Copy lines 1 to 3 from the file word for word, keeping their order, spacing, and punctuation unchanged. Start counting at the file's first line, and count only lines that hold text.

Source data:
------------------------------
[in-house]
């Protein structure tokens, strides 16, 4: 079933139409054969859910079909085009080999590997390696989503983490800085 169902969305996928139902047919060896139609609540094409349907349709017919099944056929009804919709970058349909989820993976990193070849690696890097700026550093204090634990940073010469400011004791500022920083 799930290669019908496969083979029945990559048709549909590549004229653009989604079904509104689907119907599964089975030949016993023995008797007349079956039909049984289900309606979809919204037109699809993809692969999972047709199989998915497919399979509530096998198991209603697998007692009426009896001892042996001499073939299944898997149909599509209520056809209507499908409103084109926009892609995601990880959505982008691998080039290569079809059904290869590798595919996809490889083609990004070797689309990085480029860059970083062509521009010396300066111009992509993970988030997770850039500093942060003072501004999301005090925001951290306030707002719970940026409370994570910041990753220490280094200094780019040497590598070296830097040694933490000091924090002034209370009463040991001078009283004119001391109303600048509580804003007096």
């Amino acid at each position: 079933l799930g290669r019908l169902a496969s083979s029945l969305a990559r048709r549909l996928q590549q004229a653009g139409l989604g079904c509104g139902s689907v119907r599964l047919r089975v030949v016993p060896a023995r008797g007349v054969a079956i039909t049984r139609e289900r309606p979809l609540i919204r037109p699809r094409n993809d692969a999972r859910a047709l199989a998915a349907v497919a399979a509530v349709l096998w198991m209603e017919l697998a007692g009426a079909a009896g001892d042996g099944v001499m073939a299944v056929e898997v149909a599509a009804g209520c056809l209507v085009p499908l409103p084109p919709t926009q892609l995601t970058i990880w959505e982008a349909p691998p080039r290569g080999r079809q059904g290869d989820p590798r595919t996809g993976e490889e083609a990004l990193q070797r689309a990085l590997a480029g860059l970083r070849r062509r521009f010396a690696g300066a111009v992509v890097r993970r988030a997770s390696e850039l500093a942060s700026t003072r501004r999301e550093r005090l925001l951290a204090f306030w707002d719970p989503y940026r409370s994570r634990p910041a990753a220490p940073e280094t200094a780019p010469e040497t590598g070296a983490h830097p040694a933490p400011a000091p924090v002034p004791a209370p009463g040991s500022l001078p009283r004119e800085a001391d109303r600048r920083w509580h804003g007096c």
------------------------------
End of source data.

[in-house]
């Protein structure tokens, strides 16, 4: 079933139409054969859910079909085009080999590997390696989503983490800085 169902969305996928139902047919060896139609609540094409349907349709017919099944056929009804919709970058349909989820993976990193070849690696890097700026550093204090634990940073010469400011004791500022920083 799930290669019908496969083979029945990559048709549909590549004229653009989604079904509104689907119907599964089975030949016993023995008797007349079956039909049984289900309606979809919204037109699809993809692969999972047709199989998915497919399979509530096998198991209603697998007692009426009896001892042996001499073939299944898997149909599509209520056809209507499908409103084109926009892609995601990880959505982008691998080039290569079809059904290869590798595919996809490889083609990004070797689309990085480029860059970083062509521009010396300066111009992509993970988030997770850039500093942060003072501004999301005090925001951290306030707002719970940026409370994570910041990753220490280094200094780019040497590598070296830097040694933490000091924090002034209370009463040991001078009283004119001391109303600048509580804003007096």
């Amino acid at each position: 079933l799930g290669r019908l169902a496969s083979s029945l969305a990559r048709r549909l996928q590549q004229a653009g139409l989604g079904c509104g139902s689907v119907r599964l047919r089975v030949v016993p060896a023995r008797g007349v054969a079956i039909t049984r139609e289900r309606p979809l609540i919204r037109p699809r094409n993809d692969a999972r859910a047709l199989a998915a349907v497919a399979a509530v349709l096998w198991m209603e017919l697998a007692g009426a079909a009896g001892d042996g099944v001499m073939a299944v056929e898997v149909a599509a009804g209520c056809l209507v085009p499908l409103p084109p919709t926009q892609l995601t970058i990880w959505e982008a349909p691998p080039r290569g080999r079809q059904g290869d989820p590798r595919t996809g993976e490889e083609a990004l990193q070797r689309a990085l590997a480029g860059l970083r070849r062509r521009f010396a690696g300066a111009v992509v890097r993970r988030a997770s390696e850039l500093a942060s700026t003072r501004r999301e550093r005090l925001l951290a204090f306030w707002d719970p989503y940026r409370s994570r634990p910041a990753a220490p940073e280094t200094a780019p010469e040497t590598g070296a983490h830097p040694a933490p400011a000091p924090v002034p004791a209370p009463g040991s500022l001078p009283r004119e800085a001391d109303r600048r920083w509580h804003g007096c």